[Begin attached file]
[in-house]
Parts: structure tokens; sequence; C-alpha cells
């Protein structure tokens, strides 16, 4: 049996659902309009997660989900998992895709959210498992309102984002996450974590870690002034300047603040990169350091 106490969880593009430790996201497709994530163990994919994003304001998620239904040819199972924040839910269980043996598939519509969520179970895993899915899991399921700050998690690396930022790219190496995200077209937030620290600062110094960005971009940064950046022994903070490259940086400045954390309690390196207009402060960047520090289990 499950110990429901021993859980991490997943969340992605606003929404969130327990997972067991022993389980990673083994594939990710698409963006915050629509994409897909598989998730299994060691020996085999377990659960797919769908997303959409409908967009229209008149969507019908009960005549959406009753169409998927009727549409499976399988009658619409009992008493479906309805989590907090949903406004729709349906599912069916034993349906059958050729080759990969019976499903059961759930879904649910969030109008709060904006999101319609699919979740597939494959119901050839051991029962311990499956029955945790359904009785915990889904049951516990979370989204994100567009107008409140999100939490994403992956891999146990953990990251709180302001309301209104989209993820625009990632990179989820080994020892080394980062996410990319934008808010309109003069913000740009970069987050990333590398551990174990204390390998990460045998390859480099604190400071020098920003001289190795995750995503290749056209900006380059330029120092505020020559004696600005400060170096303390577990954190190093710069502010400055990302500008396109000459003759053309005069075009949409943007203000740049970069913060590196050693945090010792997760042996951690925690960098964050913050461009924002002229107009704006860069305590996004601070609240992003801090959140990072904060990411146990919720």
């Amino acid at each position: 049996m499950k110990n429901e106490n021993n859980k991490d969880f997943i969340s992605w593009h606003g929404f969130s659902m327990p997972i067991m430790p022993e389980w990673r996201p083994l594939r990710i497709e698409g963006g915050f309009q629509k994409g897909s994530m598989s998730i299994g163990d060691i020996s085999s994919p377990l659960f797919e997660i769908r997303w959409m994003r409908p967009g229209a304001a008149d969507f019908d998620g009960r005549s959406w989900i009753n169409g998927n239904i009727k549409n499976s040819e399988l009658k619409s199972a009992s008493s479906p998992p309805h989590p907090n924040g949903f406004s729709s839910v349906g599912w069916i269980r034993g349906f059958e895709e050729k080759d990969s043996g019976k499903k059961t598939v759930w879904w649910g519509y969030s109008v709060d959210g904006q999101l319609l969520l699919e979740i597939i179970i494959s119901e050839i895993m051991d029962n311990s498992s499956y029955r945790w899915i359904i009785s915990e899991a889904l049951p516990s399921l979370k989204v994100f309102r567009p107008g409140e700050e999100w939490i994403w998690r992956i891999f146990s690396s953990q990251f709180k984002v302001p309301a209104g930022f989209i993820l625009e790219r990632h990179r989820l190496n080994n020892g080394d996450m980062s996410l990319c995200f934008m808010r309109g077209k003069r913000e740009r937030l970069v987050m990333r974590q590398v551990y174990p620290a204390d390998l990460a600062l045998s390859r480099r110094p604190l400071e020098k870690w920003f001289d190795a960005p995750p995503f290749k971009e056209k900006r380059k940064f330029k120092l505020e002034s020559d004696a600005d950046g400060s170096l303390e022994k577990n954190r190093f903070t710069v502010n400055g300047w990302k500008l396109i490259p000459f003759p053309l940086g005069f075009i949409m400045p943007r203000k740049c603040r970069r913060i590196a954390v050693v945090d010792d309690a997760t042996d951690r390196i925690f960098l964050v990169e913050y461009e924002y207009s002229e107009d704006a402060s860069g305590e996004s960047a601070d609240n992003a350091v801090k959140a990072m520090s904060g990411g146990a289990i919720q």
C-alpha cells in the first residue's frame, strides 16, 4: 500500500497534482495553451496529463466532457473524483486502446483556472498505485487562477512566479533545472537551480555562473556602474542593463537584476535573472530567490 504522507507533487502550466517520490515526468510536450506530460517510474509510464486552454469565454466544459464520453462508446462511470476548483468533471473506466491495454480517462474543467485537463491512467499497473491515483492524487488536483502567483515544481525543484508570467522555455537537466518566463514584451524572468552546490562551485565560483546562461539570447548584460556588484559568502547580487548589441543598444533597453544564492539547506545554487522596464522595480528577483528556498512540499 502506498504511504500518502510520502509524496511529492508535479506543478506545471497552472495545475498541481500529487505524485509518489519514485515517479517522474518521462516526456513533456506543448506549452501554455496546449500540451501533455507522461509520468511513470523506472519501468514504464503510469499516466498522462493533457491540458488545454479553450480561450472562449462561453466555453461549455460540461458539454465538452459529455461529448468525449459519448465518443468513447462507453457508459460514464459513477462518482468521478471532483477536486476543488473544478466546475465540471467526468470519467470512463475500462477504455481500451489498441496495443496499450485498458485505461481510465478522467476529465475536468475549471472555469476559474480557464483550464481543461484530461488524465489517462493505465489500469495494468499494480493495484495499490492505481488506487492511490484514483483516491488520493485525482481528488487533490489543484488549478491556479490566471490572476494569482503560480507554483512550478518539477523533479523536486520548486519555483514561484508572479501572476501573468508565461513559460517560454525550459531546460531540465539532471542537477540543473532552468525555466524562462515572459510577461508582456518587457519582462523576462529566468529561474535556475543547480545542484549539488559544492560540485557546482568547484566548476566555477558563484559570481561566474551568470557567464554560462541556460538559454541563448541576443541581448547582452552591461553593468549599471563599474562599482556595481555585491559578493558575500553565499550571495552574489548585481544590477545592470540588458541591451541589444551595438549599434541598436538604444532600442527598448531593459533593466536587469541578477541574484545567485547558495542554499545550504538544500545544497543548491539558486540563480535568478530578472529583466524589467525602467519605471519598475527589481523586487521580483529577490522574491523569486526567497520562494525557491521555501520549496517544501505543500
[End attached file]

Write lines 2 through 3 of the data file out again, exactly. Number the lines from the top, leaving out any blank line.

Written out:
Parts: structure tokens; sequence; C-alpha cells
């Protein structure tokens, strides 16, 4: 049996659902309009997660989900998992895709959210498992309102984002996450974590870690002034300047603040990169350091 106490969880593009430790996201497709994530163990994919994003304001998620239904040819199972924040839910269980043996598939519509969520179970895993899915899991399921700050998690690396930022790219190496995200077209937030620290600062110094960005971009940064950046022994903070490259940086400045954390309690390196207009402060960047520090289990 499950110990429901021993859980991490997943969340992605606003929404969130327990997972067991022993389980990673083994594939990710698409963006915050629509994409897909598989998730299994060691020996085999377990659960797919769908997303959409409908967009229209008149969507019908009960005549959406009753169409998927009727549409499976399988009658619409009992008493479906309805989590907090949903406004729709349906599912069916034993349906059958050729080759990969019976499903059961759930879904649910969030109008709060904006999101319609699919979740597939494959119901050839051991029962311990499956029955945790359904009785915990889904049951516990979370989204994100567009107008409140999100939490994403992956891999146990953990990251709180302001309301209104989209993820625009990632990179989820080994020892080394980062996410990319934008808010309109003069913000740009970069987050990333590398551990174990204390390998990460045998390859480099604190400071020098920003001289190795995750995503290749056209900006380059330029120092505020020559004696600005400060170096303390577990954190190093710069502010400055990302500008396109000459003759053309005069075009949409943007203000740049970069913060590196050693945090010792997760042996951690925690960098964050913050461009924002002229107009704006860069305590996004601070609240992003801090959140990072904060990411146990919720």